Rating: ★ ★ ★ 1/2
Bottom Line: A heart-wrenching story about the hardships of an abused and seemingly hopeless teenager in Harlem. Masterful acting performances take this film to a whole other level.
8. A Serious Man
Directed by Joel & Ethan Coen
Staring Michael Stuhlbarg, Richard Kind, Sari Wagner Lennick, Fred Melamed, Aaron Wolff, and Jessica McManus
There are two groups of people who should go see this movie: 1. anyone who is Jewish and 2. anyone who knows someone who is Jewish. Writers/directors Joel and Ethan Coen have done it again with their latest parody on American-Jewish culture in the sixties. The public has come to know their style of film making to be intricately elaborate and situationally extremist, and A Serious Man is most certainly both. Personally, I wish I had gone to see this with one of my Jewish friends, but only so that I would have had an on-hand expert to immediately clue me in on some of the scenarios depicted in the film. There were several scenes where the audience bursted out into laughter without any real premise to do so; it dawned on me that these must have been some sort of Jewish inside jokes, if you will. Despite my lack of cognition, the movie was highly entertaining and not just in a Coen Borthers sort of way. We have seen this approach from them before in such films as Raising Arizona and Fargo that embrace a known ethnology that we may not all know personally, but certainly know of. This pre-establishes a level of endearance to audiences because most can certainly relate to the idea of what these characters are going through. So even if you're not of any kind of Jewish decent, the predicaments are so intriguing that it arouses a curiosity to want to know about being Jewish. Or at the very least, want to know about these characters. This is what makes this such a great film. (Read More Here)
Rating: ★ ★ ★ ★
Bottom Line: A must see! Especially if you can appreciate the dark farcical style of the Coen Brothers.
Directed by Pete Doctor & Bob Peterson
Staring Edward Asner, Christopher Plummer and Jordan Nagai
From the Academy Award-nominated team of director Pete Docter (Monsters, Inc.) and co-director Bob Peterson comes Up, a comedic adventure taking off and lifting spirits. Carl Fredricksen spent his entire life dreaming of exploring the globe and experiencing life to its fullest. But at age 78, life seems to have passed him by, until a twist of fate, and a persistent 8-year old Wilderness Explorer named Russell, gives him a new lease on life. Up takes audiences on a thrilling journey where the unlikely pair encounter wild terrain, unexpected villains and jungle creatures. When seeking adventure - look Up.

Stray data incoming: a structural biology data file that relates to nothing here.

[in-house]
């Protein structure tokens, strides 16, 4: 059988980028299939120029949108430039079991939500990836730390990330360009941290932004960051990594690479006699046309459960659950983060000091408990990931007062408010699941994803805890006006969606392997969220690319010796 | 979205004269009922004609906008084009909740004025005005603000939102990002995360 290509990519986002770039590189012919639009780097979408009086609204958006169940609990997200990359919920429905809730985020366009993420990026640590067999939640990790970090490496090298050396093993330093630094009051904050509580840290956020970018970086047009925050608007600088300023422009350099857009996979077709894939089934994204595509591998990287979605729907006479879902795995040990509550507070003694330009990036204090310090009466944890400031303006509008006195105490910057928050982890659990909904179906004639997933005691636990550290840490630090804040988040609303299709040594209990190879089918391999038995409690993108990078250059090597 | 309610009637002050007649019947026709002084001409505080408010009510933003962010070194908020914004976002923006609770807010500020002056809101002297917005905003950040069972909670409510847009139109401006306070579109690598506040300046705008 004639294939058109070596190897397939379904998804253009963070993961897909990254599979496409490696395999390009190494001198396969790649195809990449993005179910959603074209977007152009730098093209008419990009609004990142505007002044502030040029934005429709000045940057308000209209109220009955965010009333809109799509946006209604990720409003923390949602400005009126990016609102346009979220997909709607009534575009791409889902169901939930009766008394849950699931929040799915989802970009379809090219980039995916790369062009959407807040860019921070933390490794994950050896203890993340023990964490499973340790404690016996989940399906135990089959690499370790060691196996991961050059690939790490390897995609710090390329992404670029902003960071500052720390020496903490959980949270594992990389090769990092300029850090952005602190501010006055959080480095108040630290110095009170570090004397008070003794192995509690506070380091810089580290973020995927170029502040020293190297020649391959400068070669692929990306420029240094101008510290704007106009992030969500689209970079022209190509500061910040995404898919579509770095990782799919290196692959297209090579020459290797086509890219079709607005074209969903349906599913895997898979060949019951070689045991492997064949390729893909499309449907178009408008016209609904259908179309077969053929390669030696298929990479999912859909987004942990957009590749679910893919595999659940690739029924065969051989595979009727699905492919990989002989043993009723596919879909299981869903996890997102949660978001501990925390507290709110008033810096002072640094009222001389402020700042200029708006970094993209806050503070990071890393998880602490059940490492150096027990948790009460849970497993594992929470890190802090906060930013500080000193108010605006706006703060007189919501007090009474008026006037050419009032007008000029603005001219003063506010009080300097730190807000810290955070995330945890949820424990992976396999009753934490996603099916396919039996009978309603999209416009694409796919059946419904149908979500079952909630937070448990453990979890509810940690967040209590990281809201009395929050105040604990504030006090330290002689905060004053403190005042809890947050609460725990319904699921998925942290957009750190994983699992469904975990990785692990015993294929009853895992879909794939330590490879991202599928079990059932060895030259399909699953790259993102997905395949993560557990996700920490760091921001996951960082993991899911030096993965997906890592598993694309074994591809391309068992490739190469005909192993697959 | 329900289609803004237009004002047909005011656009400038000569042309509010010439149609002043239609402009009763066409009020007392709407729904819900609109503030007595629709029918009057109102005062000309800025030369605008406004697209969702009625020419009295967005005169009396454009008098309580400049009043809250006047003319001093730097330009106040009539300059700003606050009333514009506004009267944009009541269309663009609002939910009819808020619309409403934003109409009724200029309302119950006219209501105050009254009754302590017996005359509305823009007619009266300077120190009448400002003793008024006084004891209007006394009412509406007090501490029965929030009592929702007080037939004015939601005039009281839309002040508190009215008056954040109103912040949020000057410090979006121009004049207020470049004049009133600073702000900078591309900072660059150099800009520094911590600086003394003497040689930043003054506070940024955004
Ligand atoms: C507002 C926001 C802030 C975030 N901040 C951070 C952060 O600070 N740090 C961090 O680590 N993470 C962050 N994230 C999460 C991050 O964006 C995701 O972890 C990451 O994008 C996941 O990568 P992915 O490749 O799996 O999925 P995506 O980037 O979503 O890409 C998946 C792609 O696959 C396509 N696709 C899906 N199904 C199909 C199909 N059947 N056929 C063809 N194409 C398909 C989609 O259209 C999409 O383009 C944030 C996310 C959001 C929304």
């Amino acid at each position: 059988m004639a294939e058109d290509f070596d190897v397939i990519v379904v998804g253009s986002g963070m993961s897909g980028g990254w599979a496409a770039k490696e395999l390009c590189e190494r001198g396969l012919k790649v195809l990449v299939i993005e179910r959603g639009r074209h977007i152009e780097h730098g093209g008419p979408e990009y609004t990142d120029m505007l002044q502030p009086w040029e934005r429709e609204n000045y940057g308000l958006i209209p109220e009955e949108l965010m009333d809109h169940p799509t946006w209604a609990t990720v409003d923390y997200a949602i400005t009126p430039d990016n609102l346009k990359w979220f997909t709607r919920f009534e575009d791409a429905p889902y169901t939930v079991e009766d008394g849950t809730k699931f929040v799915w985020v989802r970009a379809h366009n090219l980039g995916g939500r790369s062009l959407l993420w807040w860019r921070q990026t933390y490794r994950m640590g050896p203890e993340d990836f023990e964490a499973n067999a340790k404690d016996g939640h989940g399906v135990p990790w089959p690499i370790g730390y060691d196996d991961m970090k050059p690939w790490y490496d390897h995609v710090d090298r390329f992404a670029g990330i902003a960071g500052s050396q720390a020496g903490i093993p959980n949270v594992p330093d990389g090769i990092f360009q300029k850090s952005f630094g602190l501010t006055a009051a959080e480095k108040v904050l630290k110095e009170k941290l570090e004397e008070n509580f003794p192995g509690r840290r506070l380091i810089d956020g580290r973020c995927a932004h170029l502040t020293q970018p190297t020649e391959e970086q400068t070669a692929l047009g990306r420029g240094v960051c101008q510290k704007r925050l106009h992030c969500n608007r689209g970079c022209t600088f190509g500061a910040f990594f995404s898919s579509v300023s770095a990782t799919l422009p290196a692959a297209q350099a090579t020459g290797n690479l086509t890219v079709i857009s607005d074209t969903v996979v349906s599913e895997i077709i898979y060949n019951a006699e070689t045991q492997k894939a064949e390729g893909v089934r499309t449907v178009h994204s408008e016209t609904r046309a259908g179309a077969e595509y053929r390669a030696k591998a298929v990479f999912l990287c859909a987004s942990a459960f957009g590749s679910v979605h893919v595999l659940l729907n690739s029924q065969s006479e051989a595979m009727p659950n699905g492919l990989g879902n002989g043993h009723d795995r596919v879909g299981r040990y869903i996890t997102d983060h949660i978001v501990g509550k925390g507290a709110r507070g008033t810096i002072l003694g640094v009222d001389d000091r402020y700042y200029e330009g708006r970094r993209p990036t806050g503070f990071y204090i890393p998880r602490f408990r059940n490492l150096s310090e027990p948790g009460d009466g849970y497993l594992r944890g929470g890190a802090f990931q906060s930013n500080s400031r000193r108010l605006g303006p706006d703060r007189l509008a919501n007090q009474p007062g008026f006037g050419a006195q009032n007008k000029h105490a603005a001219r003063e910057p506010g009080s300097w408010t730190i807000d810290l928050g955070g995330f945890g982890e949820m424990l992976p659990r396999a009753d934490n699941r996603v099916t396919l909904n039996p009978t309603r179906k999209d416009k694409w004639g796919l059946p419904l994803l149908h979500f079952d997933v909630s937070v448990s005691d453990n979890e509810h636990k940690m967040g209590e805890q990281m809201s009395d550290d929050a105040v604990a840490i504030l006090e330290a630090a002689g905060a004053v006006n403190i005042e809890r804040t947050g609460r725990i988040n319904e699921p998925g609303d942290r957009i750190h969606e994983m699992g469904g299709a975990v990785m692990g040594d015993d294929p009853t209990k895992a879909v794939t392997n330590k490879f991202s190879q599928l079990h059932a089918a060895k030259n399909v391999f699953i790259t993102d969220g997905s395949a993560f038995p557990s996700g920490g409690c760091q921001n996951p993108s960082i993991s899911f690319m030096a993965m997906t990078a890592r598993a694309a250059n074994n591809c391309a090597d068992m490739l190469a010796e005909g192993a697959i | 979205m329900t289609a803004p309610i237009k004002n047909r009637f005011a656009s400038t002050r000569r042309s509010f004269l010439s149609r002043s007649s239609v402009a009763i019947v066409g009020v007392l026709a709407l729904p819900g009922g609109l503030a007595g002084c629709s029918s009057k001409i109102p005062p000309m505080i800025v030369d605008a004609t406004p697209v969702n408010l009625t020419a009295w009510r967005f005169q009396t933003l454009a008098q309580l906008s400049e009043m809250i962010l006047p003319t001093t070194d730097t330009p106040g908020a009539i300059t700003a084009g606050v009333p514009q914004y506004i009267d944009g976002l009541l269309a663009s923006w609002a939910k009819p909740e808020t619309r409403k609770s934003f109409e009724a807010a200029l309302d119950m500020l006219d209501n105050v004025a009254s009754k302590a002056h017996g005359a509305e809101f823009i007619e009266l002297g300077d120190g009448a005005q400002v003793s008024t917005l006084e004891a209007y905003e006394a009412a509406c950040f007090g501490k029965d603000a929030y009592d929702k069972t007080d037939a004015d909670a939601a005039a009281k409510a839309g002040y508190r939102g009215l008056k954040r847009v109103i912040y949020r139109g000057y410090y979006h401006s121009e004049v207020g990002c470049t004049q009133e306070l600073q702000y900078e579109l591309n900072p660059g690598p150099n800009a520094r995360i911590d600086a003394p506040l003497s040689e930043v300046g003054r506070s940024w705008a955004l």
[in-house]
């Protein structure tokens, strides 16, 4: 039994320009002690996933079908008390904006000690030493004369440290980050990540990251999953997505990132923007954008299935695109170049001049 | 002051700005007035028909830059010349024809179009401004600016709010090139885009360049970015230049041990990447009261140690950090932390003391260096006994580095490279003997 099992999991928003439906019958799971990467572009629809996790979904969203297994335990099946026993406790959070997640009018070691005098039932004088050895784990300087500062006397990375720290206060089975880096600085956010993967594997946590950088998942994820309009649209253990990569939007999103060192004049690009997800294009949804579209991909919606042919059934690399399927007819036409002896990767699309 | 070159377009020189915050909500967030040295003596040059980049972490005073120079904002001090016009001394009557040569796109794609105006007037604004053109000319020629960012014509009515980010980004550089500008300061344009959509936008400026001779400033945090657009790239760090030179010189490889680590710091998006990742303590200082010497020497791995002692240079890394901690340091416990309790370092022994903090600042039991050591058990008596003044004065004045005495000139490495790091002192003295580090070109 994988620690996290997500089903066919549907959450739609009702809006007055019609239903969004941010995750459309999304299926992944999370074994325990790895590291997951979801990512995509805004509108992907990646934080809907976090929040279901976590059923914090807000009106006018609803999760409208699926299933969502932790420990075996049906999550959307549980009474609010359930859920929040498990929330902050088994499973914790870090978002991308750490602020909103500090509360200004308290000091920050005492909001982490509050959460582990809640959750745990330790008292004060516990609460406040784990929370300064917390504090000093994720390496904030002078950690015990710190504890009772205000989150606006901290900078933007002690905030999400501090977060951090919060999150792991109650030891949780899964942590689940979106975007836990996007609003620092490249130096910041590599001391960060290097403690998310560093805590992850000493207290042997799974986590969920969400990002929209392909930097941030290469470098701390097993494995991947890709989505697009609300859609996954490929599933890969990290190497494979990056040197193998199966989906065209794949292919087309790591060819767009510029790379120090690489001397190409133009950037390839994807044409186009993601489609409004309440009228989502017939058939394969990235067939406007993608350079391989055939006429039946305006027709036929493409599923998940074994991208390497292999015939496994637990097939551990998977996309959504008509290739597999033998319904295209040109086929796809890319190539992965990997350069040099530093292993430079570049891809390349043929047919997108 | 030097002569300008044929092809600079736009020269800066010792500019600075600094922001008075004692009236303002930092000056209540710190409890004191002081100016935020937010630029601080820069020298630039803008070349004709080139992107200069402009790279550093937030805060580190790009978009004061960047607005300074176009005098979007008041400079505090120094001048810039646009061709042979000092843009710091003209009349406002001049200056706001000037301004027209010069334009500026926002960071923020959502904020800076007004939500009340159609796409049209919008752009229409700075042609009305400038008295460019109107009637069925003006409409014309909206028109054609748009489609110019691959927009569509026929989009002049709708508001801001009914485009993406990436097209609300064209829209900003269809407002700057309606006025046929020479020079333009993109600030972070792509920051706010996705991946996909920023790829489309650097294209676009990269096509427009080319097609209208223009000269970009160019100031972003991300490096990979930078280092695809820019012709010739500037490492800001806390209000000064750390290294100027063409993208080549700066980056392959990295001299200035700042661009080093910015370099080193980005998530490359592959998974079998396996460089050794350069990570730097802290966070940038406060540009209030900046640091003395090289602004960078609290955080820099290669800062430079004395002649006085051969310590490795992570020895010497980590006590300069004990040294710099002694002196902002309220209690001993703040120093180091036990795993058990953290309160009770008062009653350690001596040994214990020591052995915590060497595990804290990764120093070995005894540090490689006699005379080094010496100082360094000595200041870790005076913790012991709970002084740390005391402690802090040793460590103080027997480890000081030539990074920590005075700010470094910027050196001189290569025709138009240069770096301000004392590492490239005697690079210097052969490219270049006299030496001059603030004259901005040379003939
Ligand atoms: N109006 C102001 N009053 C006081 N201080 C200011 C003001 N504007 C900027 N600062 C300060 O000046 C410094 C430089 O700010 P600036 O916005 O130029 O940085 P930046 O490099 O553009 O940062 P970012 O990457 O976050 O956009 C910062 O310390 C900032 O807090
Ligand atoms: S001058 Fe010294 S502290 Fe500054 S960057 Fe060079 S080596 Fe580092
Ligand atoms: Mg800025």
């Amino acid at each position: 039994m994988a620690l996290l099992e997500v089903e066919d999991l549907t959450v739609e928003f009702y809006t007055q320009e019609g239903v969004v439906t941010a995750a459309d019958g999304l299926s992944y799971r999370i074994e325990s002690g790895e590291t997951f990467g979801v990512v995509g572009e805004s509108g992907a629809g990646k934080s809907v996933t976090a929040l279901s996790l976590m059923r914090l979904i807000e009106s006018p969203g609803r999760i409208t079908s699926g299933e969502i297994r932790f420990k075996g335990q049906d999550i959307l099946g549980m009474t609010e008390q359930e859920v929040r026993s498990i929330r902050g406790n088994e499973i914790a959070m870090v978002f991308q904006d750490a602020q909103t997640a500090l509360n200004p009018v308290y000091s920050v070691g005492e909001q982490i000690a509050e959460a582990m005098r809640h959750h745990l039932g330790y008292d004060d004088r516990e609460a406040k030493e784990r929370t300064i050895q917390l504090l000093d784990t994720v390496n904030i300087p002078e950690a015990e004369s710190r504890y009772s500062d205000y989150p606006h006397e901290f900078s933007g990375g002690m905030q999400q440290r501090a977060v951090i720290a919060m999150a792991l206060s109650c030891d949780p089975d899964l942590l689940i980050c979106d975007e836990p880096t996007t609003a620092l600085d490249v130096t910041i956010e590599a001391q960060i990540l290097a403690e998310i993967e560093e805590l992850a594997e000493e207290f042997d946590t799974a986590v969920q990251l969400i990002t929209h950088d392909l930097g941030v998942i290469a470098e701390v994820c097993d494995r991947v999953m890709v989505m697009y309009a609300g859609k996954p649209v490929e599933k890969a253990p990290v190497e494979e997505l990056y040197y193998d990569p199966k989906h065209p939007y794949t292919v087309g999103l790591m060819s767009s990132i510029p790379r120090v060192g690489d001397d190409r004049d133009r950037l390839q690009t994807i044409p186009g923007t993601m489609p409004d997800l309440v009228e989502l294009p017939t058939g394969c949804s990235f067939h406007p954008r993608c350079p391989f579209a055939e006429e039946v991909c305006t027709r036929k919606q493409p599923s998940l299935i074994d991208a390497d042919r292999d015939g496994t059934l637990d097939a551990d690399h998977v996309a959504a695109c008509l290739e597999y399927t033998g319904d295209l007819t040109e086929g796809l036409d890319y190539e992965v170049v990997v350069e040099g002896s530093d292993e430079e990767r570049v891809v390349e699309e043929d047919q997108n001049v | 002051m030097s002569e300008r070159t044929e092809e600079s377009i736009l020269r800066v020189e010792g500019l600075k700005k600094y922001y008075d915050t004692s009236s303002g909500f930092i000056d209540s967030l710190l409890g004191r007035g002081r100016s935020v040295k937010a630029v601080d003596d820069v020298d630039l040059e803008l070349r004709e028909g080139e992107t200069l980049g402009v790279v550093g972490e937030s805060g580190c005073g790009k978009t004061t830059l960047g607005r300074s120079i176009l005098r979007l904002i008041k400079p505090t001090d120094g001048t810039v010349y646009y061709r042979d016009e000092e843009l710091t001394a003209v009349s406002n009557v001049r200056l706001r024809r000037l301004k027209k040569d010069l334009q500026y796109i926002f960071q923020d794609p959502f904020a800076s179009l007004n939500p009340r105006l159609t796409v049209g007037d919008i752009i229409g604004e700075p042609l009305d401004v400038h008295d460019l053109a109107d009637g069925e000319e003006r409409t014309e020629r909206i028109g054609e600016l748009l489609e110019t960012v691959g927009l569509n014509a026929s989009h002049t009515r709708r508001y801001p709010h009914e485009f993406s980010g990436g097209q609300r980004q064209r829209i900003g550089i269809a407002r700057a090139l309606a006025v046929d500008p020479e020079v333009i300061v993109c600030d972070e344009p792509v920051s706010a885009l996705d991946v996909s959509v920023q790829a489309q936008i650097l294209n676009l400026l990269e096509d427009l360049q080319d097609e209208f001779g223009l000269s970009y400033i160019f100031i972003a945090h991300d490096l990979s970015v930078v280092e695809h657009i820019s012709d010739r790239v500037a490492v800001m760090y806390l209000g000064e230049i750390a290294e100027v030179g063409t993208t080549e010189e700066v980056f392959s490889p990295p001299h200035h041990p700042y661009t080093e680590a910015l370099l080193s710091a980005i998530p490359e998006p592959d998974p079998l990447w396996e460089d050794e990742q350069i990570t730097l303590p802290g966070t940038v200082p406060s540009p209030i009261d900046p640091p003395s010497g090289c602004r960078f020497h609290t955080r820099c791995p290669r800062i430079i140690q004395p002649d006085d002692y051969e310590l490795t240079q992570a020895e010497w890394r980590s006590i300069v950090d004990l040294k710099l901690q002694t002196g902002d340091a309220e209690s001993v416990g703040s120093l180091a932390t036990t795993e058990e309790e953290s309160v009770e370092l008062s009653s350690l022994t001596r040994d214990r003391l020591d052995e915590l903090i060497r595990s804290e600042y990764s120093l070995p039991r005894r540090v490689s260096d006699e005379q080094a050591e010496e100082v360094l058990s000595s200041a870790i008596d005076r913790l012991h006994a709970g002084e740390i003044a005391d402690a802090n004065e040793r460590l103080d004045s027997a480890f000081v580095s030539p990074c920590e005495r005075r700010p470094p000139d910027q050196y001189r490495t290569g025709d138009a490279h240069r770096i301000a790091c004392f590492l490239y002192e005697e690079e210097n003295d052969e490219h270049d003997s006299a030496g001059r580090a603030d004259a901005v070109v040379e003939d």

Rating: ★ ★ ★ ★
Bottom Line: A candid tale of two explorers who find themselves through the help of the other. Heart-warming from beginning to end.
10. Up In The Air
Directed by Jason Reitman
Staring George Clooney, Vera Farmiga, Anna Kendrick, Jason Bateman, Amy Morton, and Sam Elliott
Have you recently lost your job? Is your business suffering because the consumer market is on a severe down? Have you felt the repercussions of the poor economy in any way, shape or form? If you are living anywhere in America right now, you probably answered “yes” to one of these questions. And if so, I highly recommend that you see this film. Director Jason Reitman has once again crafted a movie that drives its message home by focusing on characters through lightweight existentialism. Much like his prior films, Juno and Thank You For Smoking, Up In The Air takes a typically nontraditional protagonist and gives us a rare window into their unconventional existence. Reitman co-wrote the screenplay with Sheldon Turner, whose previous work is limited to mediocre horror film remakes and a bad Adam Sandler movie. Although it is based upon Walter Kirn’s novel of the same name, the film takes a vastly different approach than the original story. I would not be surprised if both Reitman and Turner take home an Oscar this year for their lofty adaptation. (Read More Here)
Rating: ★ ★ ★ ★ ★
Bottom Line: A splendid contemporary glimpse into one man's ventures that induces us to reflect upon our own lives. An absolute must see!
The Short List:
"Having 10 Best Picture nominees is going to allow Academy voters to recognize and include some of the fantastic movies that often show up in the other Oscar categories, but have been squeezed out of the race for the top prize," commented Ganis. "I can’t wait to see what that list of ten looks like when the nominees are announced in February."